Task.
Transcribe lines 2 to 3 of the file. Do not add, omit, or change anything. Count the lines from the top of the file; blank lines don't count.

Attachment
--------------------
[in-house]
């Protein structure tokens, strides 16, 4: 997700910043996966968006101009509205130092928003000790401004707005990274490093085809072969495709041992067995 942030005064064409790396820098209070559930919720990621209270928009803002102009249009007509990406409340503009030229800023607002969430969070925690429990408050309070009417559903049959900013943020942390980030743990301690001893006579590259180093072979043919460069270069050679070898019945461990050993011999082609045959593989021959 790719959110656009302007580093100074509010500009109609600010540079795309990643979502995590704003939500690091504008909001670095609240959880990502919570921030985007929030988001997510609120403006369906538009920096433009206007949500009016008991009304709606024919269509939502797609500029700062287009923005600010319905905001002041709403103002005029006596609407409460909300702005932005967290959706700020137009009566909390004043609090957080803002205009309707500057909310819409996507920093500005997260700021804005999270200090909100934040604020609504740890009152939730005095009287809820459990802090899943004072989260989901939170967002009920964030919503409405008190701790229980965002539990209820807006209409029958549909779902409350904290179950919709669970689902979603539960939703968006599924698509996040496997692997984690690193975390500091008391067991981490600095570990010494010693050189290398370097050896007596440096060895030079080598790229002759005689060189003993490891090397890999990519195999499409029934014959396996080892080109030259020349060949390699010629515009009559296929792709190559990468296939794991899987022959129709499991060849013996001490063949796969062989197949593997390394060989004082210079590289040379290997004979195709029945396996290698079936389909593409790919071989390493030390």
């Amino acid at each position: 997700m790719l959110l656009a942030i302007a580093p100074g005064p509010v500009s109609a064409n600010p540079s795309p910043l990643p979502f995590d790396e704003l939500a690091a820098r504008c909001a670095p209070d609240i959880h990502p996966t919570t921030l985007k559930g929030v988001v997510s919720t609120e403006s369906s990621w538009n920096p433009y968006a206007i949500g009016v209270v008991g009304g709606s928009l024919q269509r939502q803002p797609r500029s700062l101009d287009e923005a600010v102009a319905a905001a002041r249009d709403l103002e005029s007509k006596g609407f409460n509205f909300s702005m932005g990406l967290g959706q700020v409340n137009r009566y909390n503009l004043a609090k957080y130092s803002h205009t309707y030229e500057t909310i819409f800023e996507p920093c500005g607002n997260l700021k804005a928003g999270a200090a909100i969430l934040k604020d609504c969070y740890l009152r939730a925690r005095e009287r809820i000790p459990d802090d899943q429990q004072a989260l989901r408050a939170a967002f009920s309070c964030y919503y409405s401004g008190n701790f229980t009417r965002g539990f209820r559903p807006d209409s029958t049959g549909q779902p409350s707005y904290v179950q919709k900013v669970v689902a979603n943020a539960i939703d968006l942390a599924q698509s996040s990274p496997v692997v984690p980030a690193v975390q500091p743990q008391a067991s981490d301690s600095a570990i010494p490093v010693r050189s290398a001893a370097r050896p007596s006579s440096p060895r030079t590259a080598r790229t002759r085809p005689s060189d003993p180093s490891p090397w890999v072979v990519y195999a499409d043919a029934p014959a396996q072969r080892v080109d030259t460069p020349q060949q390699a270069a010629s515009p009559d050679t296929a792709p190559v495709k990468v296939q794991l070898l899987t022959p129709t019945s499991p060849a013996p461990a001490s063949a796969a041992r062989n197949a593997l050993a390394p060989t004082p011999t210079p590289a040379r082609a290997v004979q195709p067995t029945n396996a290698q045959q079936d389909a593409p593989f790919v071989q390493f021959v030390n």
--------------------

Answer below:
């Protein structure tokens, strides 16, 4: 997700910043996966968006101009509205130092928003000790401004707005990274490093085809072969495709041992067995 942030005064064409790396820098209070559930919720990621209270928009803002102009249009007509990406409340503009030229800023607002969430969070925690429990408050309070009417559903049959900013943020942390980030743990301690001893006579590259180093072979043919460069270069050679070898019945461990050993011999082609045959593989021959 790719959110656009302007580093100074509010500009109609600010540079795309990643979502995590704003939500690091504008909001670095609240959880990502919570921030985007929030988001997510609120403006369906538009920096433009206007949500009016008991009304709606024919269509939502797609500029700062287009923005600010319905905001002041709403103002005029006596609407409460909300702005932005967290959706700020137009009566909390004043609090957080803002205009309707500057909310819409996507920093500005997260700021804005999270200090909100934040604020609504740890009152939730005095009287809820459990802090899943004072989260989901939170967002009920964030919503409405008190701790229980965002539990209820807006209409029958549909779902409350904290179950919709669970689902979603539960939703968006599924698509996040496997692997984690690193975390500091008391067991981490600095570990010494010693050189290398370097050896007596440096060895030079080598790229002759005689060189003993490891090397890999990519195999499409029934014959396996080892080109030259020349060949390699010629515009009559296929792709190559990468296939794991899987022959129709499991060849013996001490063949796969062989197949593997390394060989004082210079590289040379290997004979195709029945396996290698079936389909593409790919071989390493030390």
């Amino acid at each position: 997700m790719l959110l656009a942030i302007a580093p100074g005064p509010v500009s109609a064409n600010p540079s795309p910043l990643p979502f995590d790396e704003l939500a690091a820098r504008c909001a670095p209070d609240i959880h990502p996966t919570t921030l985007k559930g929030v988001v997510s919720t609120e403006s369906s990621w538009n920096p433009y968006a206007i949500g009016v209270v008991g009304g709606s928009l024919q269509r939502q803002p797609r500029s700062l101009d287009e923005a600010v102009a319905a905001a002041r249009d709403l103002e005029s007509k006596g609407f409460n509205f909300s702005m932005g990406l967290g959706q700020v409340n137009r009566y909390n503009l004043a609090k957080y130092s803002h205009t309707y030229e500057t909310i819409f800023e996507p920093c500005g607002n997260l700021k804005a928003g999270a200090a909100i969430l934040k604020d609504c969070y740890l009152r939730a925690r005095e009287r809820i000790p459990d802090d899943q429990q004072a989260l989901r408050a939170a967002f009920s309070c964030y919503y409405s401004g008190n701790f229980t009417r965002g539990f209820r559903p807006d209409s029958t049959g549909q779902p409350s707005y904290v179950q919709k900013v669970v689902a979603n943020a539960i939703d968006l942390a599924q698509s996040s990274p496997v692997v984690p980030a690193v975390q500091p743990q008391a067991s981490d301690s600095a570990i010494p490093v010693r050189s290398a001893a370097r050896p007596s006579s440096p060895r030079t590259a080598r790229t002759r085809p005689s060189d003993p180093s490891p090397w890999v072979v990519y195999a499409d043919a029934p014959a396996q072969r080892v080109d030259t460069p020349q060949q390699a270069a010629s515009p009559d050679t296929a792709p190559v495709k990468v296939q794991l070898l899987t022959p129709t019945s499991p060849a013996p461990a001490s063949a796969a041992r062989n197949a593997l050993a390394p060989t004082p011999t210079p590289a040379r082609a290997v004979q195709p067995t029945n396996a290698q045959q079936d389909a593409p593989f790919v071989q390493f021959v030390n």